Get Your Premium Membership

Famous Julius Poems by Famous Poets

These are examples of famous Julius poems written by some of the greatest and most-well-known modern and classical poets. PoetrySoup is a great educational poetry resource of famous julius poems. These examples illustrate what a famous julius poem looks like and its form, scheme, or style (where appropriate).

See also:

by Pope, Alexander
...used any cruelty to achieve his ends] 
12[Lucious Sergius Catilina (108-62 B.C.) who was a traitor to Rome] 
13[Julius Caesar (100-44 B.C.) who was thought to be overly ambitious Roman] 
14[Alexander the Great (356-323 B.C.)] 
15[Psalm 8:5--"Thou hast made him [man] a little lower than the angels...."] 
16[small insect] 
17[vapors which were believed to pass odors to the brain] 
18[the West Wind] 
19[stream] 
20[able to pick up a scent]...Read More



by Alighieri, Dante
...ed 
 Have mercy thou!" 
 He answered, "Shade am I, 
 That once was man; beneath the Lombard sky, 
 In the late years of Julius born, and bred 
 In Mantua, till my youthful steps were led 
 To Rome, where yet the false gods lied to man; 
 And when the great Augustan age began, 
 I wrote the tale of Ilium burnt, and how 
 Anchises' son forth-pushed a venturous prow, 
 Seeking unknown seas. But in what mood art thou 
 To thus return to all the ills ye fled, 
 The while the m...Read More

by Finch, Anne Kingsmill
...e shews, 
And all the rest beneath it's Stature grows. 
Of Tully's Race but He possess'd the Tongue, 
And none like Julius from the Caesars sprung. 
Next, in his harmless Sports he shou'd be drawn 
Urging his Courser, o'er the flow'ry Lawn; 
Sprightly Himself, as the enliven'd Game, 
Bold in the Chace, and full of gen'rous Flame; 
Yet in the Palace, Tractable and Mild,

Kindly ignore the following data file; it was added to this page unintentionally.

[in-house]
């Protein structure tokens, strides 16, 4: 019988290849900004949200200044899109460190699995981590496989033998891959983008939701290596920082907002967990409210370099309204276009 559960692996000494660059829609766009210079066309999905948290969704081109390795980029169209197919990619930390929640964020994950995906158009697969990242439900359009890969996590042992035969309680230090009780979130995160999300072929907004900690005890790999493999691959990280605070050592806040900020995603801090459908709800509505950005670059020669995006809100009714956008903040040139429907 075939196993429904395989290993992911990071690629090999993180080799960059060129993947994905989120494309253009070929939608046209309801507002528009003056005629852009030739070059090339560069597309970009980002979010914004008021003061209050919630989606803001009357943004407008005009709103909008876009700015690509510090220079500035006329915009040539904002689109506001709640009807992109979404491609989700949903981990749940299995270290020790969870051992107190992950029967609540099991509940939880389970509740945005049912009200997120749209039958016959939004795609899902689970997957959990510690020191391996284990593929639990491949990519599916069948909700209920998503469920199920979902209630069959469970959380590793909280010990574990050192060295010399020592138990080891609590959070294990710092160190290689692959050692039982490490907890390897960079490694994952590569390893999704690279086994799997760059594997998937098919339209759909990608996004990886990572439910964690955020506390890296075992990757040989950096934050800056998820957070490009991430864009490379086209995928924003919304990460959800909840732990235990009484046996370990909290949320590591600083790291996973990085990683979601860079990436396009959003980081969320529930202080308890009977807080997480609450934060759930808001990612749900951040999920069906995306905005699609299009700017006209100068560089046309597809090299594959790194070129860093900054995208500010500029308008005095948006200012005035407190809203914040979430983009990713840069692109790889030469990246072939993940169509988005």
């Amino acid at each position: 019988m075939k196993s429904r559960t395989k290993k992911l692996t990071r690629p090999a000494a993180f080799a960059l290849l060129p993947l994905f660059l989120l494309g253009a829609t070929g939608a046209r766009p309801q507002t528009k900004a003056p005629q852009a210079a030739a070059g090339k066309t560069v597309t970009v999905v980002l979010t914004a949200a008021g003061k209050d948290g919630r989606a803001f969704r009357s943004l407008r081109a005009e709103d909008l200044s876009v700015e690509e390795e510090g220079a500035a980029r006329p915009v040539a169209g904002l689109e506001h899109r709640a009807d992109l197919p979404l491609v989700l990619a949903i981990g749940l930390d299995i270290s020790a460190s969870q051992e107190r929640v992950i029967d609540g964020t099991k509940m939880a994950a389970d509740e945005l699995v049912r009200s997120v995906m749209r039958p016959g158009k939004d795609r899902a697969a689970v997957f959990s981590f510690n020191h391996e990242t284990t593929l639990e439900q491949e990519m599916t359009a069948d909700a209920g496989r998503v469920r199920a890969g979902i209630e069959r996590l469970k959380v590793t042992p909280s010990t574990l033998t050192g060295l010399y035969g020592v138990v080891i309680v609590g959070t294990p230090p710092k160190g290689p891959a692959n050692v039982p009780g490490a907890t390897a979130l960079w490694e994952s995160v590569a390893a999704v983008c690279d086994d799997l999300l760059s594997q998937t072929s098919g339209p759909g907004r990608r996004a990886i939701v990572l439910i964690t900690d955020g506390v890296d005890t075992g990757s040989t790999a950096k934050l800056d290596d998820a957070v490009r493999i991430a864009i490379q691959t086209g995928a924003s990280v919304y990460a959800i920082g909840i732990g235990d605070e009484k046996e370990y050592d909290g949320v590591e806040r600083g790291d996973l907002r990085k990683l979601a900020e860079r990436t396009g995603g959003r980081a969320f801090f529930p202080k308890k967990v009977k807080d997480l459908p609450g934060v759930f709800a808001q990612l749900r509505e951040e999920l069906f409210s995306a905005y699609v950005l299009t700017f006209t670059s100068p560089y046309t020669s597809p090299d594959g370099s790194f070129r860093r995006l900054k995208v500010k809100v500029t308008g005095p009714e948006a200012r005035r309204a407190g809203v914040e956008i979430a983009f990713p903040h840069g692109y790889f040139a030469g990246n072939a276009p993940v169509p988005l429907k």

Perfect in all the Duties of a Child; 
Which fond Reflection pleases, whilst it pains, 
Like penetr...Read More

by Milton, John
...umph had rode.
Yet years, and to ripe years judgment mature,
Quench not the thirst of glory, but augment.
Great Julius, whom now all the world admires,
The more he grew in years, the more inflamed 
With glory, wept that he had lived so long
Ingloroious. But thou yet art not too late."
 To whom our Saviour calmly thus replied:—
"Thou neither dost persuade me to seek wealth
For empire's sake, nor empire to affect
For glory's sake, by all thy argument.
For wh...Read More

by Gray, Thomas
...horse?
Long years of havoc urge their destined course,
And thro' the kindred squadrons mow their way.
Ye towers of Julius, London's lasting shame,
With many a foul and midnight murder fed,
Revere his consort's faith, his father's fame,
And spare the meek usurper's holy head.
Above, below, the rose of snow,
Twined with her blushing foe, we spread:
The bristled Boar in infant-gore
Wallows beneath the thorny shade.
Now, brothers, bending o'er the accursed loom,
Stam...Read More



by Gray, Thomas
...horse?
Long years of havoc urge their destined course,
And thro' the kindred squadrons mow their way.
Ye Towers of Julius, London's lasting shame,
With many a foul and midnight murder fed,
Revere his consort's faith, his father's fame,
And spare the meek usurper's holy head.
Above, below, the rose of snow,
Twined with her blushing foe, we spread:
The bristled boar in infant-gore
Wallows beneath the thorny shade.
Now, brothers, bending o'er th' accursed loom
Stamp...Read More

by Chaucer, Geoffrey
...ur,
With thilke* sharpe sword over his head *that